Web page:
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The dozens of bug species that live in your home, in one chart

James Jordan / Flickr

For as long as we've been around, humans have lived with insects. From the earliest cave dwellings to modern-day McMansions, it's been impossible to find a human dwelling that's insect-free. But surprisingly little is known about the bugs thriving in the cracks and crannies of our homes.

So recently, entomologists completed what they say is the first census of the arthropod (a classification that includes insects and spiders) species that live in the typical American home. Assessing 50 houses in the vicinity of Raleigh, North Carolina, they found a stunning diversity of critters.

Here's a graphic summarizing all the types of arthropods they found in the average home. Say hello. These are your true neighbors.

PeerJ

On average, each house hosted 62 different arthropod families, for an average of 93 different species per home. Some homes had as many as 211 species. The authors stress that this is likely a conservatively low estimate, since they only assessed the room in each house that hosted the greatest number of species.

And, yes, every home contained arthropods. Of the 50 houses researchers studied, they found only five rooms that seemed to be bug-free. The paper was published in the journal PeerJ.

Most of the insects in our homes aren't pests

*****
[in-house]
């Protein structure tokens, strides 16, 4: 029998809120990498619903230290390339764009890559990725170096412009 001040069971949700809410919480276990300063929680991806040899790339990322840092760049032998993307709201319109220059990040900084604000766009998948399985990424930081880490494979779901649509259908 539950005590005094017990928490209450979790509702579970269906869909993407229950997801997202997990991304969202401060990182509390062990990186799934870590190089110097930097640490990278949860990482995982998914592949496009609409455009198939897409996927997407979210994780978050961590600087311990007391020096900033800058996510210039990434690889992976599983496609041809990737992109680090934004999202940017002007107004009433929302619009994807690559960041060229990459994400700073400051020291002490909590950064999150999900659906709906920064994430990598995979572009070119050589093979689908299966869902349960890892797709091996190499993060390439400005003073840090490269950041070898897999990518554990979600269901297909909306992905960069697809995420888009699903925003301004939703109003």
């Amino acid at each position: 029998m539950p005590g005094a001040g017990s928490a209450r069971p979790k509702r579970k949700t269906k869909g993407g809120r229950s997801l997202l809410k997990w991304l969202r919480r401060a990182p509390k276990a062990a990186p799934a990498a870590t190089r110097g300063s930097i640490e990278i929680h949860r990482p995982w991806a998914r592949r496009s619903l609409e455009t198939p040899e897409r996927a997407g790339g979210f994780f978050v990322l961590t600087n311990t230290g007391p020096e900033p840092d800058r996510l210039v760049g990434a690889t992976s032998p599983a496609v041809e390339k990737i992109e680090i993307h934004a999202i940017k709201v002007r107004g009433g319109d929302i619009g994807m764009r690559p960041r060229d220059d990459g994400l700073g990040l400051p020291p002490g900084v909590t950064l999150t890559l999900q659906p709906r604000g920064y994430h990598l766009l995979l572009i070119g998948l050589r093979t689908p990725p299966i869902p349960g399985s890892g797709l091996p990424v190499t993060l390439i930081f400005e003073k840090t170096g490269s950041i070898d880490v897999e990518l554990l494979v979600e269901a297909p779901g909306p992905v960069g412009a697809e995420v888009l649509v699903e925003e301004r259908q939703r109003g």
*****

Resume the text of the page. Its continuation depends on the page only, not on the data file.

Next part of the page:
Of the 93 species found, surprisingly few of them were what we'd typically consider pests: cockroaches, fleas, bedbugs, termites, etc. "In fact," the authors write, "we found a relative dearth of typical household pests."

Instead, they mostly found benign flies, spiders, beetles, bees, wasps, and ants.

Which is to say, the vast majority of insects and spiders that live in our homes don't bother us. They may have even evolved alongside us, creating whole, nearly invisible, worlds. And we have yet to fully understand the benefits (insects may clean up our debris, like skin cells and nail clippings) or the downsides (they also may carry disease).

"Biodiversity in urban landscapes is richer than was once thought," the authors write in conclusion, "and we find here that the indoor, manufactured environment also supports more diversity than anticipated."


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